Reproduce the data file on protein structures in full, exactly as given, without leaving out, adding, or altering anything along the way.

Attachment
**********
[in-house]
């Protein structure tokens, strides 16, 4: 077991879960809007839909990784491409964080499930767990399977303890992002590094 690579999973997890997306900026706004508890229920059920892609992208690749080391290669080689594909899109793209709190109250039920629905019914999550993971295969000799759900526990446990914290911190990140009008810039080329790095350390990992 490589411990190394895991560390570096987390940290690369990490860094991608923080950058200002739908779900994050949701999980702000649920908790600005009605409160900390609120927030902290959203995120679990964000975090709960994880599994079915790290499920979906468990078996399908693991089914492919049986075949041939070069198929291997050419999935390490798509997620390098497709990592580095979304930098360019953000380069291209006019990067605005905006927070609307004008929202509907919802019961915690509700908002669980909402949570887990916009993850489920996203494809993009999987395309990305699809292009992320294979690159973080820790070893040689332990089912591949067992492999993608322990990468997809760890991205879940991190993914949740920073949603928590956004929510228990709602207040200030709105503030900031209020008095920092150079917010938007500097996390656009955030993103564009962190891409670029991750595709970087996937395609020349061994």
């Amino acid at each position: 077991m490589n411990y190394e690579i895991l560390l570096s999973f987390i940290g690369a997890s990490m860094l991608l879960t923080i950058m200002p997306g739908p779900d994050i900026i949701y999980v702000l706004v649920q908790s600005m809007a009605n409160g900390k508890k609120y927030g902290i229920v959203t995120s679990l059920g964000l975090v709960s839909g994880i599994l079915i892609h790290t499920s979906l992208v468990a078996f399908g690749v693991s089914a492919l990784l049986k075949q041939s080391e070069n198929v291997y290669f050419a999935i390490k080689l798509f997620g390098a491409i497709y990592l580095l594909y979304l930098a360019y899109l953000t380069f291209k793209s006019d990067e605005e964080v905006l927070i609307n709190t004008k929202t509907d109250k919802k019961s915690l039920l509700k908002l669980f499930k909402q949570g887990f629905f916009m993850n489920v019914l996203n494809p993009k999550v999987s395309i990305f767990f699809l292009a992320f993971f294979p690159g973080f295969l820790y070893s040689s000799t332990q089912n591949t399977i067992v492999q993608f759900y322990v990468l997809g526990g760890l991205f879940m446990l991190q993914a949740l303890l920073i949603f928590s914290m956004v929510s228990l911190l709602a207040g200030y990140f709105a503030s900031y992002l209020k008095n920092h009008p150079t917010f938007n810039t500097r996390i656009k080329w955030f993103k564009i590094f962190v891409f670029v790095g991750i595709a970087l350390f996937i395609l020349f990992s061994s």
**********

[in-house]
């Protein structure tokens, strides 16, 4: 077991879960809007839909990784491409964080499930767990399977303890992002590094 690579999973997890997306900026706004508890229920059920892609992208690749080391290669080689594909899109793209709190109250039920629905019914999550993971295969000799759900526990446990914290911190990140009008810039080329790095350390990992 490589411990190394895991560390570096987390940290690369990490860094991608923080950058200002739908779900994050949701999980702000649920908790600005009605409160900390609120927030902290959203995120679990964000975090709960994880599994079915790290499920979906468990078996399908693991089914492919049986075949041939070069198929291997050419999935390490798509997620390098497709990592580095979304930098360019953000380069291209006019990067605005905006927070609307004008929202509907919802019961915690509700908002669980909402949570887990916009993850489920996203494809993009999987395309990305699809292009992320294979690159973080820790070893040689332990089912591949067992492999993608322990990468997809760890991205879940991190993914949740920073949603928590956004929510228990709602207040200030709105503030900031209020008095920092150079917010938007500097996390656009955030993103564009962190891409670029991750595709970087996937395609020349061994």
């Amino acid at each position: 077991m490589n411990y190394e690579i895991l560390l570096s999973f987390i940290g690369a997890s990490m860094l991608l879960t923080i950058m200002p997306g739908p779900d994050i900026i949701y999980v702000l706004v649920q908790s600005m809007a009605n409160g900390k508890k609120y927030g902290i229920v959203t995120s679990l059920g964000l975090v709960s839909g994880i599994l079915i892609h790290t499920s979906l992208v468990a078996f399908g690749v693991s089914a492919l990784l049986k075949q041939s080391e070069n198929v291997y290669f050419a999935i390490k080689l798509f997620g390098a491409i497709y990592l580095l594909y979304l930098a360019y899109l953000t380069f291209k793209s006019d990067e605005e964080v905006l927070i609307n709190t004008k929202t509907d109250k919802k019961s915690l039920l509700k908002l669980f499930k909402q949570g887990f629905f916009m993850n489920v019914l996203n494809p993009k999550v999987s395309i990305f767990f699809l292009a992320f993971f294979p690159g973080f295969l820790y070893s040689s000799t332990q089912n591949t399977i067992v492999q993608f759900y322990v990468l997809g526990g760890l991205f879940m446990l991190q993914a949740l303890l920073i949603f928590s914290m956004v929510s228990l911190l709602a207040g200030y990140f709105a503030s900031y992002l209020k008095n920092h009008p150079t917010f938007n810039t500097r996390i656009k080329w955030f993103k564009i590094f962190v891409f670029v790095g991750i595709a970087l350390f996937i395609l020349f990992s061994s």